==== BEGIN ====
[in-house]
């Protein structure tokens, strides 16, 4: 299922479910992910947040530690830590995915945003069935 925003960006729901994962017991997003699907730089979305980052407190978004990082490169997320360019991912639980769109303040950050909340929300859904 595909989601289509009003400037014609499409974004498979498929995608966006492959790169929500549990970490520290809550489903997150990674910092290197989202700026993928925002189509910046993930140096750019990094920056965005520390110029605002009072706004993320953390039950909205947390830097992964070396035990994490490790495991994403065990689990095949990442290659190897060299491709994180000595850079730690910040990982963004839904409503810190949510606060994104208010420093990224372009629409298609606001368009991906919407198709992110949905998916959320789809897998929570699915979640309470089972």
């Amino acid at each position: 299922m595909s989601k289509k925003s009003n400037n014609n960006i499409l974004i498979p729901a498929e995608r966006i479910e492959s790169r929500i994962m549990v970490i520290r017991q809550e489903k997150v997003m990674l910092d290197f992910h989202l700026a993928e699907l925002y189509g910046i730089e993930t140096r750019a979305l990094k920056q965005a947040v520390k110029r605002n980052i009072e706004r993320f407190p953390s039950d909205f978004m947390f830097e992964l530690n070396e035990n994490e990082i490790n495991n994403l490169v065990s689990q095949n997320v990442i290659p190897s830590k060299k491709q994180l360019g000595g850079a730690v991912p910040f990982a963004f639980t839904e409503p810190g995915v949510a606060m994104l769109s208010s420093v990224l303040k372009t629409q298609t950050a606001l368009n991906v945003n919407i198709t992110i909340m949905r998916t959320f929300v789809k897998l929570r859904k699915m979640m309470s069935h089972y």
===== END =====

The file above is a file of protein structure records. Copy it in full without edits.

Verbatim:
[in-house]
């Protein structure tokens, strides 16, 4: 299922479910992910947040530690830590995915945003069935 925003960006729901994962017991997003699907730089979305980052407190978004990082490169997320360019991912639980769109303040950050909340929300859904 595909989601289509009003400037014609499409974004498979498929995608966006492959790169929500549990970490520290809550489903997150990674910092290197989202700026993928925002189509910046993930140096750019990094920056965005520390110029605002009072706004993320953390039950909205947390830097992964070396035990994490490790495991994403065990689990095949990442290659190897060299491709994180000595850079730690910040990982963004839904409503810190949510606060994104208010420093990224372009629409298609606001368009991906919407198709992110949905998916959320789809897998929570699915979640309470089972």
């Amino acid at each position: 299922m595909s989601k289509k925003s009003n400037n014609n960006i499409l974004i498979p729901a498929e995608r966006i479910e492959s790169r929500i994962m549990v970490i520290r017991q809550e489903k997150v997003m990674l910092d290197f992910h989202l700026a993928e699907l925002y189509g910046i730089e993930t140096r750019a979305l990094k920056q965005a947040v520390k110029r605002n980052i009072e706004r993320f407190p953390s039950d909205f978004m947390f830097e992964l530690n070396e035990n994490e990082i490790n495991n994403l490169v065990s689990q095949n997320v990442i290659p190897s830590k060299k491709q994180l360019g000595g850079a730690v991912p910040f990982a963004f639980t839904e409503p810190g995915v949510a606060m994104l769109s208010s420093v990224l303040k372009t629409q298609t950050a606001l368009n991906v945003n919407i198709t992110i909340m949905r998916t959320f929300v789809k897998l929570r859904k699915m979640m309470s069935h089972y």